[NALP Press Release, gavel wave Vault]

MSNBC Throws Self Under Palin Bus

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An MSNBC pundit has accused Sarah Palin's bus tour of operating in violation of federal law.

Claims of breach of federal campaign finance laws are common in every election, and Donald Trump was accused of a breach before announcing he wouldn't be running. But, that's not the offense Martin Bashir has accused Palin of committing.

Bashir instead says that the stars and stripes painted on Palin's tour bus, which is being used in part to promote book sales, is in violation of the United States Flag Code:

"In fact, the whole thing could be in breach of a federal law because the United States Flag Code establishes important rules for the use and display of the stars and stripes, the flag of the United States. Under standards of respect and etiquette, it's made clear that the flag of the United States should never be used for any advertising purpose whatsoever. Yet that's precisely what Sarah Palin is doing. She's using the flag of the United States for her own financial purposes. She drapes herself in the stars and stripes and makes millions of dollars in the process."

Title 4, Chapter 1, Section 8:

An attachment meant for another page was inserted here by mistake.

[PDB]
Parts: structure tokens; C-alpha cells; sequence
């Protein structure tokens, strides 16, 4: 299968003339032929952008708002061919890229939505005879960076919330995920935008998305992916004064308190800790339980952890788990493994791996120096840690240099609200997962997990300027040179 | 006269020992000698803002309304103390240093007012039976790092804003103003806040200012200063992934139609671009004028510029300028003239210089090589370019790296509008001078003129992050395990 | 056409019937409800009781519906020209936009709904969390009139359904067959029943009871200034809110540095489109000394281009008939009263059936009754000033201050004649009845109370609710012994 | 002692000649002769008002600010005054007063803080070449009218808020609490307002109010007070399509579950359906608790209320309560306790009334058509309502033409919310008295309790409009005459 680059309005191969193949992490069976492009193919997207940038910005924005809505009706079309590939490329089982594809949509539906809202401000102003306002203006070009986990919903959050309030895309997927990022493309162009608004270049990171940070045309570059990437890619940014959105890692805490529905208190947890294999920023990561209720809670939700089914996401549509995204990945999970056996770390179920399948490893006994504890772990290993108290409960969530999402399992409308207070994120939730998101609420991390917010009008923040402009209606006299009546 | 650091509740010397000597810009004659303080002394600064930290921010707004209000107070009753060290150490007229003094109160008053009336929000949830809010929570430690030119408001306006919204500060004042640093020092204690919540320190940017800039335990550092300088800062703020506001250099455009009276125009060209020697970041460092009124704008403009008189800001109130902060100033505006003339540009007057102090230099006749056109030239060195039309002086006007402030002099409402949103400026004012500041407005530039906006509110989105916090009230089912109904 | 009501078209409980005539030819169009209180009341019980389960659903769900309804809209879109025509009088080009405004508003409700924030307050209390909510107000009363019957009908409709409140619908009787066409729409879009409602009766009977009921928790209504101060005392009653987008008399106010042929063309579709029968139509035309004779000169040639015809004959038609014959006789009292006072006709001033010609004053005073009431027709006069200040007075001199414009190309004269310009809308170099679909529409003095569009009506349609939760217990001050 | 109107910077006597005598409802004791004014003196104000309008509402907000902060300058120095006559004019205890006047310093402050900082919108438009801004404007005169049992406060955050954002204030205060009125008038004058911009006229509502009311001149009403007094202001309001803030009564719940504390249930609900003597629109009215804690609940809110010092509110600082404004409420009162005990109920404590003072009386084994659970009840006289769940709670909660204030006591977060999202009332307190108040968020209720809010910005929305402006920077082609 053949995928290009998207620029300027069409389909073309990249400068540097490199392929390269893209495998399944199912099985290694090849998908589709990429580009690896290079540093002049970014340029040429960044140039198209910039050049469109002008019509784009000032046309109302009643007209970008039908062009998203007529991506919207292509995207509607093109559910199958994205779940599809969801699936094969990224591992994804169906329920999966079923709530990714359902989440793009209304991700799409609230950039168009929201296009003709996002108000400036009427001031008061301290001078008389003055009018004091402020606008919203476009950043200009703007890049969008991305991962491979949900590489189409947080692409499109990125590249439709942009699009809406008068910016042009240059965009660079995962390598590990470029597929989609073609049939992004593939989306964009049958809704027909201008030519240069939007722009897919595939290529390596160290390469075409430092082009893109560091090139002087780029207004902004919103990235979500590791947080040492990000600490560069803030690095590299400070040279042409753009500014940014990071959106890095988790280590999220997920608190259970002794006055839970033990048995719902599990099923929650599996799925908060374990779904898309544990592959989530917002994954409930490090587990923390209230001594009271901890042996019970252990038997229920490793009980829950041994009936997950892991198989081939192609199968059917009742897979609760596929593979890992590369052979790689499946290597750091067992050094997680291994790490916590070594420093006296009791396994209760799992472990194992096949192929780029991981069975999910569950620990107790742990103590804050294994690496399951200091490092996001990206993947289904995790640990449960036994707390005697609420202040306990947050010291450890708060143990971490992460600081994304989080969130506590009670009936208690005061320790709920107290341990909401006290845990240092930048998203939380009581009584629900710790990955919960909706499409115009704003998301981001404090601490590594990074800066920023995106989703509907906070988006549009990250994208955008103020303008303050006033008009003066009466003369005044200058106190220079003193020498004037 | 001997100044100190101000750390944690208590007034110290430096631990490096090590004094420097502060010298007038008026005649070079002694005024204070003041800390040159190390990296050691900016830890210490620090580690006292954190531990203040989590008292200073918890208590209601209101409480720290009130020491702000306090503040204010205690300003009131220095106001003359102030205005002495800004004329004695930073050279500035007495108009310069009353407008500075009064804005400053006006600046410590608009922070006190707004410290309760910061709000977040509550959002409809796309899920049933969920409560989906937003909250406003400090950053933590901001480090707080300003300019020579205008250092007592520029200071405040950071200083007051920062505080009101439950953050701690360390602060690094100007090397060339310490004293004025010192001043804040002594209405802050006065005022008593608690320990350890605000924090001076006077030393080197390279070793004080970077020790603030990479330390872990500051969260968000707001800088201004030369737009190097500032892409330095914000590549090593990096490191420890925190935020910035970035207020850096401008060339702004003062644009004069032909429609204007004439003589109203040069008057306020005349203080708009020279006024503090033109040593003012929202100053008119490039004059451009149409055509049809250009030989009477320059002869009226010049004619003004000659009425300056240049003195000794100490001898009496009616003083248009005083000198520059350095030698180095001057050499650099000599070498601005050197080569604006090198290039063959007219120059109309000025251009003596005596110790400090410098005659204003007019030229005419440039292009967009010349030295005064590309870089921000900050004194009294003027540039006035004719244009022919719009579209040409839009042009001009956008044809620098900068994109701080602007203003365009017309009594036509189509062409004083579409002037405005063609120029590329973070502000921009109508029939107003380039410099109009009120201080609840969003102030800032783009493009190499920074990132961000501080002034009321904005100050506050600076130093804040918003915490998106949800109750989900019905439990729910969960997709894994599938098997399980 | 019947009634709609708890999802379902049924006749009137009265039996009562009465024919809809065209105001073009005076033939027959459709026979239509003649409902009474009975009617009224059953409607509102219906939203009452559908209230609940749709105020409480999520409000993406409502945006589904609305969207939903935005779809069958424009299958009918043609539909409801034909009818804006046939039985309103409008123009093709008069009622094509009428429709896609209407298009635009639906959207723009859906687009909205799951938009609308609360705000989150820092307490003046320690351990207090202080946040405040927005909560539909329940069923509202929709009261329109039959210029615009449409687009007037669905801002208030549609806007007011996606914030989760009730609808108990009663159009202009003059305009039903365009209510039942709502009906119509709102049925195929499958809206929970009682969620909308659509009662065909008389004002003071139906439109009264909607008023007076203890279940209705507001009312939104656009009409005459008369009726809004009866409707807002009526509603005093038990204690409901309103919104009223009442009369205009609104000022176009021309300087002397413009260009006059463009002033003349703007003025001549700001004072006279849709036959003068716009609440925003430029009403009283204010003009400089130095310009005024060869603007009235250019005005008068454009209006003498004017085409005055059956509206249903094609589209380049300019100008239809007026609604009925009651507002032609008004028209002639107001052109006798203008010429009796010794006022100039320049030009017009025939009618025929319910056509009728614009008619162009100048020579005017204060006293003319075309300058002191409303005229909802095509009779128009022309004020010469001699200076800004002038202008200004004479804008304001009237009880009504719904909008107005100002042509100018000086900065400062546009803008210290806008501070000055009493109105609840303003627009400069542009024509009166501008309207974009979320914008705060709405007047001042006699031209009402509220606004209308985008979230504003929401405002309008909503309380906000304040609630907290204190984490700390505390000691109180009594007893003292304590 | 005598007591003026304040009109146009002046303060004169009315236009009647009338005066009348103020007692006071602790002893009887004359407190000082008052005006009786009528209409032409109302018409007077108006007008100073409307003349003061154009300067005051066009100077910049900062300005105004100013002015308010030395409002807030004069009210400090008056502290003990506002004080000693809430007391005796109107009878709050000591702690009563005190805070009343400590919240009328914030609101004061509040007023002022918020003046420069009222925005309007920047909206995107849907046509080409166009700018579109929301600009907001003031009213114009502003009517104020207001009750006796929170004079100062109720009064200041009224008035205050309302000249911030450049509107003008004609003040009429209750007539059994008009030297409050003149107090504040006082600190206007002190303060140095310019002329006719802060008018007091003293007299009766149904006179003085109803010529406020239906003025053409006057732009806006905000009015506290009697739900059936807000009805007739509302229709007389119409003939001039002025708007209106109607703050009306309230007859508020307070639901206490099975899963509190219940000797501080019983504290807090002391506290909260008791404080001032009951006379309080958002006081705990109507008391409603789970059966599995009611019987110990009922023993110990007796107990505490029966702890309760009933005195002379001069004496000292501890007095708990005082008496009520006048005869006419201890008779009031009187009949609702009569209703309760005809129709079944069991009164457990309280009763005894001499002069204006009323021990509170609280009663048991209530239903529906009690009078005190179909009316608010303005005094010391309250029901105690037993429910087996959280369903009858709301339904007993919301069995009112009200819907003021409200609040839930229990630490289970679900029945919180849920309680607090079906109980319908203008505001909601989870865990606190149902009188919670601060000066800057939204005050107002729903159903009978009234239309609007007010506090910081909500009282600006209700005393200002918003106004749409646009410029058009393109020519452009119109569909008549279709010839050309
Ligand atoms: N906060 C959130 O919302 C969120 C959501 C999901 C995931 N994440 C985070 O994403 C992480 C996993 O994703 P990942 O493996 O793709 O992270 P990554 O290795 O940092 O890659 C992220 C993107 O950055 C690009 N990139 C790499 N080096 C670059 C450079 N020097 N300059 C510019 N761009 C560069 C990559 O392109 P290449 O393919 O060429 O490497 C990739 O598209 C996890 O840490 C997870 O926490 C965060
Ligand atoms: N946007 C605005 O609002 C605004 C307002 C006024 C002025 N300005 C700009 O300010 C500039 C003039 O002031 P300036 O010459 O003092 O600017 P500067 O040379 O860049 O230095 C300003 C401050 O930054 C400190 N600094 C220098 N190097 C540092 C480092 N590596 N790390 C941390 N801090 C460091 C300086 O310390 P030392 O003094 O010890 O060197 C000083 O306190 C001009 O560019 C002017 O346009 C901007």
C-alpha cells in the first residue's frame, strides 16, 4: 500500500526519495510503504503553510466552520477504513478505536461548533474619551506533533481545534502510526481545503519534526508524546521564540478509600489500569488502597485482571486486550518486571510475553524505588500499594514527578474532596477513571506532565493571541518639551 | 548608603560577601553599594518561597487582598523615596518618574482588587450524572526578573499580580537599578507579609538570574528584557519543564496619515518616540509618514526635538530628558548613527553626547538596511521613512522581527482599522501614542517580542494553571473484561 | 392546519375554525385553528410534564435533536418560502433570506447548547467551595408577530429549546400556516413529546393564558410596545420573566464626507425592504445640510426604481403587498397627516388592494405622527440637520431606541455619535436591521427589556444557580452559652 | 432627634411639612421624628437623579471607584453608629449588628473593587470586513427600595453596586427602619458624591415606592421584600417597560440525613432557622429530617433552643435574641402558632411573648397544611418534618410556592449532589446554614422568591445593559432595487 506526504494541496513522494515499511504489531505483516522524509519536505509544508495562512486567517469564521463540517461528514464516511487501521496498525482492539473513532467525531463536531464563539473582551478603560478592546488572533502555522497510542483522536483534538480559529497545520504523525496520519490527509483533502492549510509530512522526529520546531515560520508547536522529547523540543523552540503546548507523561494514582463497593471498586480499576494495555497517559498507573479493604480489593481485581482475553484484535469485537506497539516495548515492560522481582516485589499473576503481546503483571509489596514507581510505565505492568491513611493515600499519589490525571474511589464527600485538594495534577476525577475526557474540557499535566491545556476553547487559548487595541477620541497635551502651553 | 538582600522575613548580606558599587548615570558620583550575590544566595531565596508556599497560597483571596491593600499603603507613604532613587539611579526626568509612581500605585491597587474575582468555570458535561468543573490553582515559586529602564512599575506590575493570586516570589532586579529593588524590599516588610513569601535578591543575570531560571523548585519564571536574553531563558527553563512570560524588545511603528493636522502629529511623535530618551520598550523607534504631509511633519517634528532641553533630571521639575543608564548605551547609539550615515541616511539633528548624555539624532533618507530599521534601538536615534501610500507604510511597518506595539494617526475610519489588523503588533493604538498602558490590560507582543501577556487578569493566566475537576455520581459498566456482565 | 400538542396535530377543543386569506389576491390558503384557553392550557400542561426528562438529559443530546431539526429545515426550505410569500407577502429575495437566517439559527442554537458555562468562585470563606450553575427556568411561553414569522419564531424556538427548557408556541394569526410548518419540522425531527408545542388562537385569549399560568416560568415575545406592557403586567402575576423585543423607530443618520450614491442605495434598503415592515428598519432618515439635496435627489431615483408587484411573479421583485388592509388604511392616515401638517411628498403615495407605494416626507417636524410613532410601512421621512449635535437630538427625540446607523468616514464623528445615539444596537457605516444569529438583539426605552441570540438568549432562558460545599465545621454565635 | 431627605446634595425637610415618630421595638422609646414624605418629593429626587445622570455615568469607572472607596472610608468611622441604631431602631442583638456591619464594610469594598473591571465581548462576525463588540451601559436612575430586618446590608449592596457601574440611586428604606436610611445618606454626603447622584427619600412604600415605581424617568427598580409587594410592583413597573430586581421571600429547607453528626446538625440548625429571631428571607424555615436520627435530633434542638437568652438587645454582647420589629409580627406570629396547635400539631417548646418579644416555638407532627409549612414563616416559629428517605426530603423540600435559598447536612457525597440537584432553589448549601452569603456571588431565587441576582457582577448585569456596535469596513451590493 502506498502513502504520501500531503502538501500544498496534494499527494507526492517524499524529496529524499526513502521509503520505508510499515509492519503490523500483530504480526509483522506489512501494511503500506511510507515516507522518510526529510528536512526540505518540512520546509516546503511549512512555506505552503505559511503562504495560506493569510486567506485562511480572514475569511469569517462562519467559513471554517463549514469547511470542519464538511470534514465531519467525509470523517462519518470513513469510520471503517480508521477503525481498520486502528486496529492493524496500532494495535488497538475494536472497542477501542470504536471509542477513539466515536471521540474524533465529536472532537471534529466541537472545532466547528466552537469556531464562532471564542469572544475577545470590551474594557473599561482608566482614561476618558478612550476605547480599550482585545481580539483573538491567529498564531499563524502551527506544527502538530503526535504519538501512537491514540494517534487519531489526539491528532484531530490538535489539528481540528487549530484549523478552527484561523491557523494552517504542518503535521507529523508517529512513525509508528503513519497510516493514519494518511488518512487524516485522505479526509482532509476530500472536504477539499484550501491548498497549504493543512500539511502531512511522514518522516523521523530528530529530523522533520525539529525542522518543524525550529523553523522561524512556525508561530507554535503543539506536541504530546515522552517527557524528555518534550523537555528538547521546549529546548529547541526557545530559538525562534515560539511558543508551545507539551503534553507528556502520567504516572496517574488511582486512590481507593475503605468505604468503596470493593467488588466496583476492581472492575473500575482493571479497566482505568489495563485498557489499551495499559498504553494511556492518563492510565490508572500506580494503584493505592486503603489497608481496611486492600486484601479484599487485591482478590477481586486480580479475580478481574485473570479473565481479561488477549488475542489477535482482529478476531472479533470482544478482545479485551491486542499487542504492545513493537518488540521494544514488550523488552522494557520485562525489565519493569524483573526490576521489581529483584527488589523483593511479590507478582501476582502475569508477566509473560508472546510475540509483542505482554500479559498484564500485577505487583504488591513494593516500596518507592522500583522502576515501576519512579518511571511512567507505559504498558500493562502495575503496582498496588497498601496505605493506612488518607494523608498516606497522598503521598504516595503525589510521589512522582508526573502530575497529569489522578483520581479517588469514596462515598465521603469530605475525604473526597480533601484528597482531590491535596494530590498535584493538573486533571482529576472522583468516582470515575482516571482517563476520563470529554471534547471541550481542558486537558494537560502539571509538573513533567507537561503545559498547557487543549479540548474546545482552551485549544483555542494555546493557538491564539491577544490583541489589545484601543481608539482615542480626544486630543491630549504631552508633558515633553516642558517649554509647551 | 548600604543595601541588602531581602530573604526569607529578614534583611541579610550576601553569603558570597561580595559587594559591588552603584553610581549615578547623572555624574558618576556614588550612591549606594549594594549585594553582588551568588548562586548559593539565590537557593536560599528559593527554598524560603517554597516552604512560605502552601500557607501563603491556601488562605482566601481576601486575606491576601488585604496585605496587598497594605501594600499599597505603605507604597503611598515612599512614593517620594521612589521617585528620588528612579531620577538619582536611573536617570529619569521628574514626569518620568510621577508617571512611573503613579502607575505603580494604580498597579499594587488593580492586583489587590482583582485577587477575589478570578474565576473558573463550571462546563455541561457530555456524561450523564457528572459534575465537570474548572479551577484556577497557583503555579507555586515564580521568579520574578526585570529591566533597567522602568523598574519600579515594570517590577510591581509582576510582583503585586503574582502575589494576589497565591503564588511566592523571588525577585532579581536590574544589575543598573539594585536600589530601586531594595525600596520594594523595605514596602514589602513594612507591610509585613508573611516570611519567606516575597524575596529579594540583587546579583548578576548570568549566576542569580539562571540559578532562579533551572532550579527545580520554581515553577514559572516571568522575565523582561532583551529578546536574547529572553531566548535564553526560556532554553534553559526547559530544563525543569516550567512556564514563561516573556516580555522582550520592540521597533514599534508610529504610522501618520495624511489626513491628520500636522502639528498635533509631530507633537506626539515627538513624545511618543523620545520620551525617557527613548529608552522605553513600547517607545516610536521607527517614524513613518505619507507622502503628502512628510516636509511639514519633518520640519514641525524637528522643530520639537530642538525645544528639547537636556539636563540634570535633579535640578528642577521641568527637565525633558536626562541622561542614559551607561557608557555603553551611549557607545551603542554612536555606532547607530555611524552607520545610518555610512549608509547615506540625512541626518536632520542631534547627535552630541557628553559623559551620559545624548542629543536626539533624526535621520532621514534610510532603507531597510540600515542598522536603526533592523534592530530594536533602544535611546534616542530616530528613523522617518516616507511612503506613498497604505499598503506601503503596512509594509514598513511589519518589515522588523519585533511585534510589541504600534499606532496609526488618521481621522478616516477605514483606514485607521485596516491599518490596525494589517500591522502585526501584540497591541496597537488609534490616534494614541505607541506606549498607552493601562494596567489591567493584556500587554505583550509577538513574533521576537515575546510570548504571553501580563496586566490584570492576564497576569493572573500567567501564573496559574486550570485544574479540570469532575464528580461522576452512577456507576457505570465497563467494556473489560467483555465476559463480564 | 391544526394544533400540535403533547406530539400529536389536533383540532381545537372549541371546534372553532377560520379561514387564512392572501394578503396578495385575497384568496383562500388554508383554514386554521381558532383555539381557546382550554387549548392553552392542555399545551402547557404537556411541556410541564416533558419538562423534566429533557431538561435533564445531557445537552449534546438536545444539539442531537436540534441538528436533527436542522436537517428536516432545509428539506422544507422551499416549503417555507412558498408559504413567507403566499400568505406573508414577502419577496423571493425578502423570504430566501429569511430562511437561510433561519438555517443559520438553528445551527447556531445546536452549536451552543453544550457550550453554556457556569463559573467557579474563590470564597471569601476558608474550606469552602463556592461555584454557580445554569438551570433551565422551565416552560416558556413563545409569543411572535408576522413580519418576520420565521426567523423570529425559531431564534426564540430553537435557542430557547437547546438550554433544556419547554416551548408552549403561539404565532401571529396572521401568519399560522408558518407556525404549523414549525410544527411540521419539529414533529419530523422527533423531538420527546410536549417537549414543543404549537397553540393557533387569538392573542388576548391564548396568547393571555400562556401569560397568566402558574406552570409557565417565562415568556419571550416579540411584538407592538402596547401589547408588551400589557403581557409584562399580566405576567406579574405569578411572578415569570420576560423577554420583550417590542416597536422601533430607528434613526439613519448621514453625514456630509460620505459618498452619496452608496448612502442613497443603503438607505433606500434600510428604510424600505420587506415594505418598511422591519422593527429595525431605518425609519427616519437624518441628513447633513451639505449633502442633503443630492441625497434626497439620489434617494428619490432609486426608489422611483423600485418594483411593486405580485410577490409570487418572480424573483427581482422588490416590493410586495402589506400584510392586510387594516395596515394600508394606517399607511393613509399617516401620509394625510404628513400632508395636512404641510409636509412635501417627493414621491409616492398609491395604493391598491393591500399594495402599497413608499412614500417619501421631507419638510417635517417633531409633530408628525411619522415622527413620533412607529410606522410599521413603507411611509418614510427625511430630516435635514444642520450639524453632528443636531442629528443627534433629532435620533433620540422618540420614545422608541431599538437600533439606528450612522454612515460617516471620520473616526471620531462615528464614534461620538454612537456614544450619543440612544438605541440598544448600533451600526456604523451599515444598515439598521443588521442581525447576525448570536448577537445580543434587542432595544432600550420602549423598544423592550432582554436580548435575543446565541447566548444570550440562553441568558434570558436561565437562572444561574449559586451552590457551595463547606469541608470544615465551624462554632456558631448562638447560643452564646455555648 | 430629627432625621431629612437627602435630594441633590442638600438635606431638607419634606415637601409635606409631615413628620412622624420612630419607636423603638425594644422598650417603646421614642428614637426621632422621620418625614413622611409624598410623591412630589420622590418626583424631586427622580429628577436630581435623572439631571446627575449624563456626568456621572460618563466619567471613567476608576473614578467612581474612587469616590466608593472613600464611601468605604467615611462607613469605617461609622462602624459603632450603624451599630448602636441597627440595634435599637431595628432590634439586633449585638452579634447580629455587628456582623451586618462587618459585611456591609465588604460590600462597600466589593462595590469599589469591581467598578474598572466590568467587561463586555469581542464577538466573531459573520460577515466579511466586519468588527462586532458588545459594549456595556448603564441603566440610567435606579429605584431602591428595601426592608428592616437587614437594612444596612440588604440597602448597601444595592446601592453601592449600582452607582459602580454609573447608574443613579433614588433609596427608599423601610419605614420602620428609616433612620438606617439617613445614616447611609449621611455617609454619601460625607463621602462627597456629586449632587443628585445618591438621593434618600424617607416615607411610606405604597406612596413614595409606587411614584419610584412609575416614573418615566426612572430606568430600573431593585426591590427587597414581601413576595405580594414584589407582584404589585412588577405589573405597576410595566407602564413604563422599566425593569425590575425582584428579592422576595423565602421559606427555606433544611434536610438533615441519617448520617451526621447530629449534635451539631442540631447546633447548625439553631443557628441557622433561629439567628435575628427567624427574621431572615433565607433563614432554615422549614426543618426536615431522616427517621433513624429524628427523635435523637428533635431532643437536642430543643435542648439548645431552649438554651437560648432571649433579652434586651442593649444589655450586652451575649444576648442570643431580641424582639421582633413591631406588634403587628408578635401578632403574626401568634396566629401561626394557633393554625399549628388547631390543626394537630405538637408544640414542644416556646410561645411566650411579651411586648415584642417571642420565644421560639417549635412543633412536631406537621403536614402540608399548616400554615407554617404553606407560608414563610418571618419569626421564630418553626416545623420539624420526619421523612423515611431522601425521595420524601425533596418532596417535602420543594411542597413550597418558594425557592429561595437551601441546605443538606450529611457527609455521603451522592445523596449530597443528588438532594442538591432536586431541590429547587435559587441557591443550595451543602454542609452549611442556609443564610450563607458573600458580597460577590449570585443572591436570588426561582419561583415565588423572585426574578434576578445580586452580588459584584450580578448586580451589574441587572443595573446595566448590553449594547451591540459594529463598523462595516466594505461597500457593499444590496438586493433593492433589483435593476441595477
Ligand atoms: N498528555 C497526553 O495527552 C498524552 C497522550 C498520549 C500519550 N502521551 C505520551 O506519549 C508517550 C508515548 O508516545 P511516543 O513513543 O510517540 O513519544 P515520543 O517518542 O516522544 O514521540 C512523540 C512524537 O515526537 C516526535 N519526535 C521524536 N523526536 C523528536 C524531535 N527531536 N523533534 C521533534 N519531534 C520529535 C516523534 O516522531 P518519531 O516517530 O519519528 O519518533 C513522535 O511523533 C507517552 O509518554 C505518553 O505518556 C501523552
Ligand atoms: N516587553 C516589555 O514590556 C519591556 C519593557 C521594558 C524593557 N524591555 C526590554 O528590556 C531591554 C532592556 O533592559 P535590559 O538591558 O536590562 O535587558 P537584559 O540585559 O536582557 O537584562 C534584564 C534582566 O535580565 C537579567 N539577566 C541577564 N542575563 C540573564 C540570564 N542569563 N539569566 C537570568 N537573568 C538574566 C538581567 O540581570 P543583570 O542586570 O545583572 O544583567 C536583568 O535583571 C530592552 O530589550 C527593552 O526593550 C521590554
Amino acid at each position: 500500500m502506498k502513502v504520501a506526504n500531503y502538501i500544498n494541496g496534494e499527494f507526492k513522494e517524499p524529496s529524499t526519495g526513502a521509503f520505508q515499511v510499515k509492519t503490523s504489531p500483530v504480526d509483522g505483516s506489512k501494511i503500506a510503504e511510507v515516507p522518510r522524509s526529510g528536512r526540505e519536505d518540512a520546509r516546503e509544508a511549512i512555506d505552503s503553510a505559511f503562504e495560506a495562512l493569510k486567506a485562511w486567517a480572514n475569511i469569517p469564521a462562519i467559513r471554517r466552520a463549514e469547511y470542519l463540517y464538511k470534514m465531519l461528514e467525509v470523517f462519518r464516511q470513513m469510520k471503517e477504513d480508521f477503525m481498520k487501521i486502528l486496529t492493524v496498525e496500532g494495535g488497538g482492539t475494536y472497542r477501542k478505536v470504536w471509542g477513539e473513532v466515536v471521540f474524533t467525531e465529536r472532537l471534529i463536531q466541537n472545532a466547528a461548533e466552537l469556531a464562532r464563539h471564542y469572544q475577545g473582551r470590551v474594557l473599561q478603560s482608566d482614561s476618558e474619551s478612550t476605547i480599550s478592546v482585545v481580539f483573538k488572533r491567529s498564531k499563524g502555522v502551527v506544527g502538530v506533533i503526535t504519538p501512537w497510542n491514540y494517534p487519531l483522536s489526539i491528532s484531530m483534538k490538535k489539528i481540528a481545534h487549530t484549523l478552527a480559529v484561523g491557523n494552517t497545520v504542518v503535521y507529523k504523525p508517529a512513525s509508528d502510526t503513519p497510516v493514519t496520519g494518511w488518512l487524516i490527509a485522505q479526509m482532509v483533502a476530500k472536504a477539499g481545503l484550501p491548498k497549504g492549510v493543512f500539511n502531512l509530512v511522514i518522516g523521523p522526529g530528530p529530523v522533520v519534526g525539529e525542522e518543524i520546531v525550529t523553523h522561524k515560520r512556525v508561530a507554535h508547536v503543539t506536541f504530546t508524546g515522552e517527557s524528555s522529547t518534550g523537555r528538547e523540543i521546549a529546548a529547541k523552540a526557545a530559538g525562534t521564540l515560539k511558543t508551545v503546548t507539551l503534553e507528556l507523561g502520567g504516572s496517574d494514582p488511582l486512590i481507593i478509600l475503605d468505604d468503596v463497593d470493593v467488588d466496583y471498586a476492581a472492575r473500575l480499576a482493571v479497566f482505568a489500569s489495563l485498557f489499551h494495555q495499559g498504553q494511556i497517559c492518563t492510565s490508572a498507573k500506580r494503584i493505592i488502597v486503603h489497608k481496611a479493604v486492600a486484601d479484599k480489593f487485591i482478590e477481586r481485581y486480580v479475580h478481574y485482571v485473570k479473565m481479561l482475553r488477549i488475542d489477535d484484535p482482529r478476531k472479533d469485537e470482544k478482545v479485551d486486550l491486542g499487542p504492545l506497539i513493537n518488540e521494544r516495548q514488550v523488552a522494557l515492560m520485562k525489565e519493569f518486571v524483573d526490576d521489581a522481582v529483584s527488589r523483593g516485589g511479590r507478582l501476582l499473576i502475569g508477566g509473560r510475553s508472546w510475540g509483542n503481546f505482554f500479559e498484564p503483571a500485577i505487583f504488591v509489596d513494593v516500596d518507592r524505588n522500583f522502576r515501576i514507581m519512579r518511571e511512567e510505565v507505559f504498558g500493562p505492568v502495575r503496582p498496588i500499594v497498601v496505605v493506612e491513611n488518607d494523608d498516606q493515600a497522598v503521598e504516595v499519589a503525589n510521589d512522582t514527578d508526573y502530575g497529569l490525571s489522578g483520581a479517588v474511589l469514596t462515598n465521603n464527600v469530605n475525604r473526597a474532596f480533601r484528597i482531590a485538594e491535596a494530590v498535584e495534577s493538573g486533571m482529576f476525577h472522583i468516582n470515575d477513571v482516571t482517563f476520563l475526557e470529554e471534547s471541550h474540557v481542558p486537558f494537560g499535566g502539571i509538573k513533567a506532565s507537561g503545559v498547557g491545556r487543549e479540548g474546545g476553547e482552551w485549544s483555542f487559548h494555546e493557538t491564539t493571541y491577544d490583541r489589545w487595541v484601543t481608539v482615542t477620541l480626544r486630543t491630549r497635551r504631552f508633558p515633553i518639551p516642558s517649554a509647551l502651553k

No disrespect should be shown to the flag of the United States of America; the flag should not be dipped to any person or thing. Regimental colors, State flags, and organization or institutional flags are to be dipped as a mark of honor.

(i) The flag should never be used for advertising purposes in any manner whatsoever. It should not be embroidered on such articles as cushions or handkerchiefs and the like, printed or otherwise impressed on paper napkins or boxes or anything that is designed for temporary use and discard. Advertising signs should not be fastened to a staff or halyard from which the flag is flown.

This rule is discussing mutilation of a flag to be used in commercial purposes, not the use of a representation of a flag, such as a partial flag painted on to a tour bus. Another section lays out more strict rules, which would prohibit painting the flag onto anything for a commercial purpose, but the rule only applies to DC, comes with a misdemeanor charge and $100 fine, and under Supreme Court rulings, is unenforceable as a violation of the First Amendment freedom of speech.

The idea that the flag cannot be used in commercial enterprises is, on its face, absurd, and smacks of the sort of convoluted, counter-factual notions produced by tin-hat conspiracy theorists.

Just for fun, we looked a little further into the flag code, and... well, we'll let it speak for itself. From the same section:

(j) No part of the flag should ever be used as a costume or athletic uniform. However, a flag patch may be affixed to the uniform of military personnel, firemen, policemen, and members of patriotic organizations. The flag represents a living country and is itself considered a living thing. Therefore, the lapel flag pin being a replica, should be worn on the left lapel near the heart.

[Media Research Center TV]

[Flag Code]

Page 95 of 136